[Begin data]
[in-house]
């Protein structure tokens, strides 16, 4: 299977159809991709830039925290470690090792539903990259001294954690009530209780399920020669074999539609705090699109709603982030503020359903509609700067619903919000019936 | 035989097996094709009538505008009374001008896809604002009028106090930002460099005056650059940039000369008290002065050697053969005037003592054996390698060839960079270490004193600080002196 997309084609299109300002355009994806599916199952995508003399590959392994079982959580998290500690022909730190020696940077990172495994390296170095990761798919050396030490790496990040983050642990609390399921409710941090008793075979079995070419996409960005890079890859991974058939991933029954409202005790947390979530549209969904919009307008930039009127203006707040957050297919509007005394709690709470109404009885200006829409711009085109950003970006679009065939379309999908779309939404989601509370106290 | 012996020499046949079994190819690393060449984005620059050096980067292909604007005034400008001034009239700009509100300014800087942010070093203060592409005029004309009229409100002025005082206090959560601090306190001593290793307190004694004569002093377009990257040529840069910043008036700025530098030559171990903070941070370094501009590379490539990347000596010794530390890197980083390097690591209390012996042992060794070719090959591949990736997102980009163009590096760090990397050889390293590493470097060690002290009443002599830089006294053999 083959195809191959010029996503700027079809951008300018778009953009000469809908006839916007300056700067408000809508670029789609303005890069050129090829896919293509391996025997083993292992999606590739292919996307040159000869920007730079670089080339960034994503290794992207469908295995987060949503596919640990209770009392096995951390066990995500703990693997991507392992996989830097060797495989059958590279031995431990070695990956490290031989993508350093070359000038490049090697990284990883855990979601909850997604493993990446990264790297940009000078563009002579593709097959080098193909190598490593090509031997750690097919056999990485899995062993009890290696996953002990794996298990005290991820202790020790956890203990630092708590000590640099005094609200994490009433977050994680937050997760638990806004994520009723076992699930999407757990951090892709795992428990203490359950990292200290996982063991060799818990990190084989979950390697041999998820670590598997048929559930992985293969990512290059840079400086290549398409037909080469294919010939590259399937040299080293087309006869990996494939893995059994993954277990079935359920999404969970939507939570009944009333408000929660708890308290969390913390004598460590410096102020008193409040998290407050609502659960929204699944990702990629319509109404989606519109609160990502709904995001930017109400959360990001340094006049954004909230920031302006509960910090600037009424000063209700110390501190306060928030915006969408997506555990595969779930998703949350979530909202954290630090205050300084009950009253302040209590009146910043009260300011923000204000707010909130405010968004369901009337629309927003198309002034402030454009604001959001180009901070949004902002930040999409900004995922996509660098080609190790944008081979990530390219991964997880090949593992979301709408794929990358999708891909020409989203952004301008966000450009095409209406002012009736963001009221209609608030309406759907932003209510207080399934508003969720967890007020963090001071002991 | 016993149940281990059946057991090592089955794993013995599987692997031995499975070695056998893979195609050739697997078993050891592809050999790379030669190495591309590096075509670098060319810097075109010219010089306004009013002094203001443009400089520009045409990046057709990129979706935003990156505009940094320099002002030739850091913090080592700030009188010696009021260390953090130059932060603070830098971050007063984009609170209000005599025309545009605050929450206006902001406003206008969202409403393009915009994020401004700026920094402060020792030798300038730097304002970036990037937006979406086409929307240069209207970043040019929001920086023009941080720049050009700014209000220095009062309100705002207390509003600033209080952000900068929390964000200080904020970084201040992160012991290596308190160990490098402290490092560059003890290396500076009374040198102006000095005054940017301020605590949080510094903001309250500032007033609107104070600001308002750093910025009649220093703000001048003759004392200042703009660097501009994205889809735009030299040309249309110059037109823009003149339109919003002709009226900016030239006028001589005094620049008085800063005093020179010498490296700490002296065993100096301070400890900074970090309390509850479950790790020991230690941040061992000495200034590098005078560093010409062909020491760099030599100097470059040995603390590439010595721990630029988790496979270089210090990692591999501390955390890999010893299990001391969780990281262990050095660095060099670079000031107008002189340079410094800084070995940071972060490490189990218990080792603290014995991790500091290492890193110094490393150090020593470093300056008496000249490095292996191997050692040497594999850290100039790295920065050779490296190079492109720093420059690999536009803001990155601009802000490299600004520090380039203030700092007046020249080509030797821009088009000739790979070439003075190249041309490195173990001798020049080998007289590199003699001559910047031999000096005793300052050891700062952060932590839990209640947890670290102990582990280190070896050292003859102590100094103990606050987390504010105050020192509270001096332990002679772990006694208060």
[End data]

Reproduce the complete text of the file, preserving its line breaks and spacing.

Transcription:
[in-house]
């Protein structure tokens, strides 16, 4: 299977159809991709830039925290470690090792539903990259001294954690009530209780399920020669074999539609705090699109709603982030503020359903509609700067619903919000019936 | 035989097996094709009538505008009374001008896809604002009028106090930002460099005056650059940039000369008290002065050697053969005037003592054996390698060839960079270490004193600080002196 997309084609299109300002355009994806599916199952995508003399590959392994079982959580998290500690022909730190020696940077990172495994390296170095990761798919050396030490790496990040983050642990609390399921409710941090008793075979079995070419996409960005890079890859991974058939991933029954409202005790947390979530549209969904919009307008930039009127203006707040957050297919509007005394709690709470109404009885200006829409711009085109950003970006679009065939379309999908779309939404989601509370106290 | 012996020499046949079994190819690393060449984005620059050096980067292909604007005034400008001034009239700009509100300014800087942010070093203060592409005029004309009229409100002025005082206090959560601090306190001593290793307190004694004569002093377009990257040529840069910043008036700025530098030559171990903070941070370094501009590379490539990347000596010794530390890197980083390097690591209390012996042992060794070719090959591949990736997102980009163009590096760090990397050889390293590493470097060690002290009443002599830089006294053999 083959195809191959010029996503700027079809951008300018778009953009000469809908006839916007300056700067408000809508670029789609303005890069050129090829896919293509391996025997083993292992999606590739292919996307040159000869920007730079670089080339960034994503290794992207469908295995987060949503596919640990209770009392096995951390066990995500703990693997991507392992996989830097060797495989059958590279031995431990070695990956490290031989993508350093070359000038490049090697990284990883855990979601909850997604493993990446990264790297940009000078563009002579593709097959080098193909190598490593090509031997750690097919056999990485899995062993009890290696996953002990794996298990005290991820202790020790956890203990630092708590000590640099005094609200994490009433977050994680937050997760638990806004994520009723076992699930999407757990951090892709795992428990203490359950990292200290996982063991060799818990990190084989979950390697041999998820670590598997048929559930992985293969990512290059840079400086290549398409037909080469294919010939590259399937040299080293087309006869990996494939893995059994993954277990079935359920999404969970939507939570009944009333408000929660708890308290969390913390004598460590410096102020008193409040998290407050609502659960929204699944990702990629319509109404989606519109609160990502709904995001930017109400959360990001340094006049954004909230920031302006509960910090600037009424000063209700110390501190306060928030915006969408997506555990595969779930998703949350979530909202954290630090205050300084009950009253302040209590009146910043009260300011923000204000707010909130405010968004369901009337629309927003198309002034402030454009604001959001180009901070949004902002930040999409900004995922996509660098080609190790944008081979990530390219991964997880090949593992979301709408794929990358999708891909020409989203952004301008966000450009095409209406002012009736963001009221209609608030309406759907932003209510207080399934508003969720967890007020963090001071002991 | 016993149940281990059946057991090592089955794993013995599987692997031995499975070695056998893979195609050739697997078993050891592809050999790379030669190495591309590096075509670098060319810097075109010219010089306004009013002094203001443009400089520009045409990046057709990129979706935003990156505009940094320099002002030739850091913090080592700030009188010696009021260390953090130059932060603070830098971050007063984009609170209000005599025309545009605050929450206006902001406003206008969202409403393009915009994020401004700026920094402060020792030798300038730097304002970036990037937006979406086409929307240069209207970043040019929001920086023009941080720049050009700014209000220095009062309100705002207390509003600033209080952000900068929390964000200080904020970084201040992160012991290596308190160990490098402290490092560059003890290396500076009374040198102006000095005054940017301020605590949080510094903001309250500032007033609107104070600001308002750093910025009649220093703000001048003759004392200042703009660097501009994205889809735009030299040309249309110059037109823009003149339109919003002709009226900016030239006028001589005094620049008085800063005093020179010498490296700490002296065993100096301070400890900074970090309390509850479950790790020991230690941040061992000495200034590098005078560093010409062909020491760099030599100097470059040995603390590439010595721990630029988790496979270089210090990692591999501390955390890999010893299990001391969780990281262990050095660095060099670079000031107008002189340079410094800084070995940071972060490490189990218990080792603290014995991790500091290492890193110094490393150090020593470093300056008496000249490095292996191997050692040497594999850290100039790295920065050779490296190079492109720093420059690999536009803001990155601009802000490299600004520090380039203030700092007046020249080509030797821009088009000739790979070439003075190249041309490195173990001798020049080998007289590199003699001559910047031999000096005793300052050891700062952060932590839990209640947890670290102990582990280190070896050292003859102590100094103990606050987390504010105050020192509270001096332990002679772990006694208060």